Background: In patients with ST-elevation myocardial infarction (STEMI), direct intracoronary bolus administration of the glycoprotein (GP) IIb/IIIa receptor antagonist abciximab is associated with a reduction in infarct size, better myocardial salvage, less microvascular obstruction and improved myocardial blush grade as compared to intravenous bolus injection, presumably caused by higher local drug concentrations leading to a more pronounced inhibition of platelet aggregation. We investigated whether there are differences in the degree of GP IIb/IIIa receptor occupancy and platelet inhibition in blood drawn from the coronary sinus (CS) shortly after intracoronary versus intravenous abciximab bolus administration. Methods: A total of 16 patients with acute STEMI undergoing primary percutaneous coronary intervention within 12 h of symptom onset underwent blood sampling from the CS before, immediately after and 30 min after abciximab bolus administration (intracoronary bolus: n = 8 patients; intravenous bolus: n = 8 patients). Results: Immediately after bolus application, GP IIb/IIIa receptor occupancy in CS blood was significantly higher in patients who received direct intracoronary bolus injection compared to administration via a peripheral vein (intracoronary bolus: 93.5% [IQR 92.7-95.4]; intravenous bolus: 74.0% [IQR 17.6-94.0], p = 0.04). The degree of platelet inhibition was also markedly higher with intracoronary compared to intravenous dosing. At late sampling after 30 min no significant differences were found between groups for both platelet reactivity and GP IIb/IIIa receptor occupancy. Conclusions: Acutely, direct intracoronary bolus injection resulted in a more pronounced local inhibition of platelet function and a higher degree of GP IIb/IIIa receptor occupancy as compared to standard intravenous bolus injection.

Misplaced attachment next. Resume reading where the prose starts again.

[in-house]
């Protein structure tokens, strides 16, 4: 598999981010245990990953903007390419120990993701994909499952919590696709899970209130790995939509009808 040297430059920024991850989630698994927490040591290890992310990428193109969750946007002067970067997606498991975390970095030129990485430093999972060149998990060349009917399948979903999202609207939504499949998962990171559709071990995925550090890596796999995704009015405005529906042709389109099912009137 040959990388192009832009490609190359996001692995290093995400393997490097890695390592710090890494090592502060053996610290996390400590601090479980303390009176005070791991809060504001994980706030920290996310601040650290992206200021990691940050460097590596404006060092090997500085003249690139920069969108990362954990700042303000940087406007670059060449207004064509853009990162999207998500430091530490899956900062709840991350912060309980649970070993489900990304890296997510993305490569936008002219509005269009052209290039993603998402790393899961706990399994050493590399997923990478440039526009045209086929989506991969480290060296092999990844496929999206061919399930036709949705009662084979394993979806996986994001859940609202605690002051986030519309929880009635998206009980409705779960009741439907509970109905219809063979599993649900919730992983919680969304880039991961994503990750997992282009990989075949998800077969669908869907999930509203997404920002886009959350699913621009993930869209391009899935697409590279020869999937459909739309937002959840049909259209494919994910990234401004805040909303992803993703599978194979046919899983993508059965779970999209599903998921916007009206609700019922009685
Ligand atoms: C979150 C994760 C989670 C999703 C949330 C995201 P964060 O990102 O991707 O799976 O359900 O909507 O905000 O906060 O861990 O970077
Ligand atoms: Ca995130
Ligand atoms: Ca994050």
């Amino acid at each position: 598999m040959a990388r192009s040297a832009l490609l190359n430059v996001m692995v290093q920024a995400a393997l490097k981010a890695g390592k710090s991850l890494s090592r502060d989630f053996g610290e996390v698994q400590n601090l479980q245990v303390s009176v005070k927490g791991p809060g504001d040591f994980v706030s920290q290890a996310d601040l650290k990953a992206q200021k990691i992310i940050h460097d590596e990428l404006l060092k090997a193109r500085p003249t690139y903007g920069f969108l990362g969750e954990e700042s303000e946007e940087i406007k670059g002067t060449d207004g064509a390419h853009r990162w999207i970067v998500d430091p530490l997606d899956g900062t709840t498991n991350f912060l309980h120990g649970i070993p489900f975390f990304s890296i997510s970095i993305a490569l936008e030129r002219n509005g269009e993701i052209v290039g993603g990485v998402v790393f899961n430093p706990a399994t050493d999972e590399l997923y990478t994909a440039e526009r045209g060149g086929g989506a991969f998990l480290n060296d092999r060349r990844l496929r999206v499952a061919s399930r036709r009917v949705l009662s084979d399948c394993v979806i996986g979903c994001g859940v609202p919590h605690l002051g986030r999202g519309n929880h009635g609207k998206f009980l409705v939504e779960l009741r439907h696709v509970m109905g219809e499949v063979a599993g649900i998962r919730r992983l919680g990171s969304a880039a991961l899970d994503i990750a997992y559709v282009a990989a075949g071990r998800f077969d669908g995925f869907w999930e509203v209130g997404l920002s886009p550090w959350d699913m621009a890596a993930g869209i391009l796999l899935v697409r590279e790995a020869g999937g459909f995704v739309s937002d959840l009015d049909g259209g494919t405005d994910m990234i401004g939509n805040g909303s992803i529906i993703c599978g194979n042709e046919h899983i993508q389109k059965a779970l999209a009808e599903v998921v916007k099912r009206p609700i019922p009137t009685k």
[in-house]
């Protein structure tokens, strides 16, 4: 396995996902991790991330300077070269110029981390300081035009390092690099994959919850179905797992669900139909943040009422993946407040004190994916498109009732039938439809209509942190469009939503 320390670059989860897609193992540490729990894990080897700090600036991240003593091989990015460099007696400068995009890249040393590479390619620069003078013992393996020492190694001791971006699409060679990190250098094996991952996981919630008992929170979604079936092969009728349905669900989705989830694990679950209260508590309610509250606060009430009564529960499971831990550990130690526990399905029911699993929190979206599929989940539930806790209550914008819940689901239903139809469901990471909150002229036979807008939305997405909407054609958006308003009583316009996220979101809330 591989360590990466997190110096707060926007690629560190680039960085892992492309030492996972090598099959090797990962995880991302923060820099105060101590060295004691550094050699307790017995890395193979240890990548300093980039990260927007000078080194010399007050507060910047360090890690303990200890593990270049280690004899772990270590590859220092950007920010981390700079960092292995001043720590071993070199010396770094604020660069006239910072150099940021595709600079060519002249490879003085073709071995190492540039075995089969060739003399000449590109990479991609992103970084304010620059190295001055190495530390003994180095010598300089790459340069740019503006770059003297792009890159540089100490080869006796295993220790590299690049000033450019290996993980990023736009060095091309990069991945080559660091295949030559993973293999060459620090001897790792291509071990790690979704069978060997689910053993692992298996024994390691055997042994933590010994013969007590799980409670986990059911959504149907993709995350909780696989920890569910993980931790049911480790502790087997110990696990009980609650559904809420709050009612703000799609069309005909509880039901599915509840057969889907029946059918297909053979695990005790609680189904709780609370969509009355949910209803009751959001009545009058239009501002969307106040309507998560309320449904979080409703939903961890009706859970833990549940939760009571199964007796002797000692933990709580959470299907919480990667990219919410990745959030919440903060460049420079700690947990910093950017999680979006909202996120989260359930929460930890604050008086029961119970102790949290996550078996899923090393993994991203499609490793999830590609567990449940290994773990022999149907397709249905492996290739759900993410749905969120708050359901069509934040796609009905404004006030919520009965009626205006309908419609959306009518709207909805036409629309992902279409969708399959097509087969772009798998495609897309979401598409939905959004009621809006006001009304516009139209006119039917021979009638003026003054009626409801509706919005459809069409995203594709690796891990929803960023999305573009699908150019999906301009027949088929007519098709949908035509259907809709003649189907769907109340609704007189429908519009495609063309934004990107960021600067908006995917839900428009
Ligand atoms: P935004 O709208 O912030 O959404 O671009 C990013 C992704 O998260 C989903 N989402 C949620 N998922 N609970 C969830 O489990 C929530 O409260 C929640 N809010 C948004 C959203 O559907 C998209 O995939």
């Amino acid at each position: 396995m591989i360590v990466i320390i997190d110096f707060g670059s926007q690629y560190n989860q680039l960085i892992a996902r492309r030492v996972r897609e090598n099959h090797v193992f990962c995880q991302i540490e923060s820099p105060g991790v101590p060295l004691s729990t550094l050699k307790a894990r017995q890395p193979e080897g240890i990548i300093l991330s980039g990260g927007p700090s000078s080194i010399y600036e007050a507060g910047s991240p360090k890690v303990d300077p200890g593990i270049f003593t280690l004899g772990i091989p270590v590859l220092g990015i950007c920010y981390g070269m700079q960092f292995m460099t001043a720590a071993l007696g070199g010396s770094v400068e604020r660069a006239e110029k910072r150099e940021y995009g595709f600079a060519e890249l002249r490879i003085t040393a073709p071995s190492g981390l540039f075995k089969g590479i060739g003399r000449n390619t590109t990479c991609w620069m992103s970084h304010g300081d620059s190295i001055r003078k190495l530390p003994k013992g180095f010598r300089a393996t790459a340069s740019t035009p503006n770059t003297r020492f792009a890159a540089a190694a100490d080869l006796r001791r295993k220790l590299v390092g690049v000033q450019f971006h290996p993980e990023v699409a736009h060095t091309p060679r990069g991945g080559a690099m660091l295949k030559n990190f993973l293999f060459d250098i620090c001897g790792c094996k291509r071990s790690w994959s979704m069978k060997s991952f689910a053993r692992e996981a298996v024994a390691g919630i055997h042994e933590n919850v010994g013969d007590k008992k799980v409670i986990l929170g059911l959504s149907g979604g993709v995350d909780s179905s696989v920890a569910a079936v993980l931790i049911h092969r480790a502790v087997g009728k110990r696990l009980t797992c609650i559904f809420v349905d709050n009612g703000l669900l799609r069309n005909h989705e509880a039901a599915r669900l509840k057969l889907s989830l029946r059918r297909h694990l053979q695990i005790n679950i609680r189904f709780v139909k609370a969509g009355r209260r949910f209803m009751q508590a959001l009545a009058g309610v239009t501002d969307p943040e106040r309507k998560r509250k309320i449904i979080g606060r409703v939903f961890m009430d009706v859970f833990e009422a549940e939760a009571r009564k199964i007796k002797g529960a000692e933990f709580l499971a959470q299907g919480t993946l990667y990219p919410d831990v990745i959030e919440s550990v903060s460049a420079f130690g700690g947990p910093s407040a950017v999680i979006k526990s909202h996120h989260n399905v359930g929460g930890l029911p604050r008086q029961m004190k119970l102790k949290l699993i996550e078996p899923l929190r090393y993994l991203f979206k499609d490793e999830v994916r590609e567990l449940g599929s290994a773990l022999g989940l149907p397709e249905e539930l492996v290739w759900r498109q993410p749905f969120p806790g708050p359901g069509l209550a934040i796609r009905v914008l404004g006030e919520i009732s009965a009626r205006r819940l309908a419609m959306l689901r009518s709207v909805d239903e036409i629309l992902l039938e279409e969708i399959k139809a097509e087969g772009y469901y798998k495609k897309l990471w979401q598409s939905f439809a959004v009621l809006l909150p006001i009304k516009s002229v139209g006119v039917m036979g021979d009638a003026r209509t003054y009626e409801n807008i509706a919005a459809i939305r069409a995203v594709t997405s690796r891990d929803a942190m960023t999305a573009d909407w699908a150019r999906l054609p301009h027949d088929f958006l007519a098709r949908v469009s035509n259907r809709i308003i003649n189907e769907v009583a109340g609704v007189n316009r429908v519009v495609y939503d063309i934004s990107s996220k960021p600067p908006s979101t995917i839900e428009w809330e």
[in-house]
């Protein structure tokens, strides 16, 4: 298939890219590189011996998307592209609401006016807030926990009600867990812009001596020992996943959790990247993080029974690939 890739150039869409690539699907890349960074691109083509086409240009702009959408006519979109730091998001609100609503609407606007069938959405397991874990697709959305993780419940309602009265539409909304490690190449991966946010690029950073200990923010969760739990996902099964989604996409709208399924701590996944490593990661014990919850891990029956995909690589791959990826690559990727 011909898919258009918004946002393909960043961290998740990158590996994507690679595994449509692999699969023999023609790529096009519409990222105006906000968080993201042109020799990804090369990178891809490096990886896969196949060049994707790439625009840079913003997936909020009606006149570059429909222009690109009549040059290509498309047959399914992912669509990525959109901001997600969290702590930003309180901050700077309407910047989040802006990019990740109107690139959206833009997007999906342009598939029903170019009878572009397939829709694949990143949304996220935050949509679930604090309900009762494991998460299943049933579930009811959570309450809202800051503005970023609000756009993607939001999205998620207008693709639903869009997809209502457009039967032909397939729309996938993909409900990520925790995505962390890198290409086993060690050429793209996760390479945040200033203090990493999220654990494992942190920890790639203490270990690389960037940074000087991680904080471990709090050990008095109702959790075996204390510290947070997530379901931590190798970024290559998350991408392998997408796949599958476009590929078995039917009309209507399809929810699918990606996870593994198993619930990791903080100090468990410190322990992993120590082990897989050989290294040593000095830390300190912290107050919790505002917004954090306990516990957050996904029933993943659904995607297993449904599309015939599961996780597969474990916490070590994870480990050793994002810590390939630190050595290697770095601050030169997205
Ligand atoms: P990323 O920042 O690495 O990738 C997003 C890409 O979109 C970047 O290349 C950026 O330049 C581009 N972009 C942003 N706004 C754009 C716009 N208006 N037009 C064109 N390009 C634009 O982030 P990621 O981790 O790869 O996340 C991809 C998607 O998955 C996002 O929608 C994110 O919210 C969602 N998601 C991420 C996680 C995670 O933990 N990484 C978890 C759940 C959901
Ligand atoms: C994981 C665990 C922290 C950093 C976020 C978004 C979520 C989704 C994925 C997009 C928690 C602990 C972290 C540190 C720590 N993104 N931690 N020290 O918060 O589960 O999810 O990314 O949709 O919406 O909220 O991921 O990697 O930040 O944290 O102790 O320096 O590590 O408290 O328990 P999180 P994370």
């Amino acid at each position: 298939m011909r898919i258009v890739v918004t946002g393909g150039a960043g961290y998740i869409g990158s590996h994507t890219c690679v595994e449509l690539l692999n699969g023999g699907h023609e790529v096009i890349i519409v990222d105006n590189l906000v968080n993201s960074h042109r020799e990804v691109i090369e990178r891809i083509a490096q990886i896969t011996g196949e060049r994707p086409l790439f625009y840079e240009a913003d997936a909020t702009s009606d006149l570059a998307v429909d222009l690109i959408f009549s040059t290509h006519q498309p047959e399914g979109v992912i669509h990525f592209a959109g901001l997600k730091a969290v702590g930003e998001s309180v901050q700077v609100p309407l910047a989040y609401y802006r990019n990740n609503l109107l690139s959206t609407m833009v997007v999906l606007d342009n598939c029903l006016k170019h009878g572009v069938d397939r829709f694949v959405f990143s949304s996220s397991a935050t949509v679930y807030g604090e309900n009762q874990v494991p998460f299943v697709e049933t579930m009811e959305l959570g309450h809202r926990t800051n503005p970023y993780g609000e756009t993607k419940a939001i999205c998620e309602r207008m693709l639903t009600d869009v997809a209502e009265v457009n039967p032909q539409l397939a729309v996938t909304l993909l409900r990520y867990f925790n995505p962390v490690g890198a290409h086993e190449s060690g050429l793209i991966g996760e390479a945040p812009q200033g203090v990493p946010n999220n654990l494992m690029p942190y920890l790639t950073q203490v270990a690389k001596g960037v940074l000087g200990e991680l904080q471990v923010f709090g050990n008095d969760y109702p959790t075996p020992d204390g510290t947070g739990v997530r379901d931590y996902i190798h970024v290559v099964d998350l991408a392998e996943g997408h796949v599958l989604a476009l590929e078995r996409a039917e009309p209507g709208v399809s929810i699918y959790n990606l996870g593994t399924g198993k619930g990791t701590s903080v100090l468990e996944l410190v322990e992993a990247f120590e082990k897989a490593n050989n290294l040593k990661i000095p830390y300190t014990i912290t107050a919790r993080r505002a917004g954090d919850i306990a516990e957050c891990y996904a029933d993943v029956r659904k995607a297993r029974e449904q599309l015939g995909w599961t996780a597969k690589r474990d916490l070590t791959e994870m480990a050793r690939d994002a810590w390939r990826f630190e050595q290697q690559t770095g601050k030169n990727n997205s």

Research Areas and Centers
- Academic Focus: Center for Brain, Behavior and Metabolism (CBBM)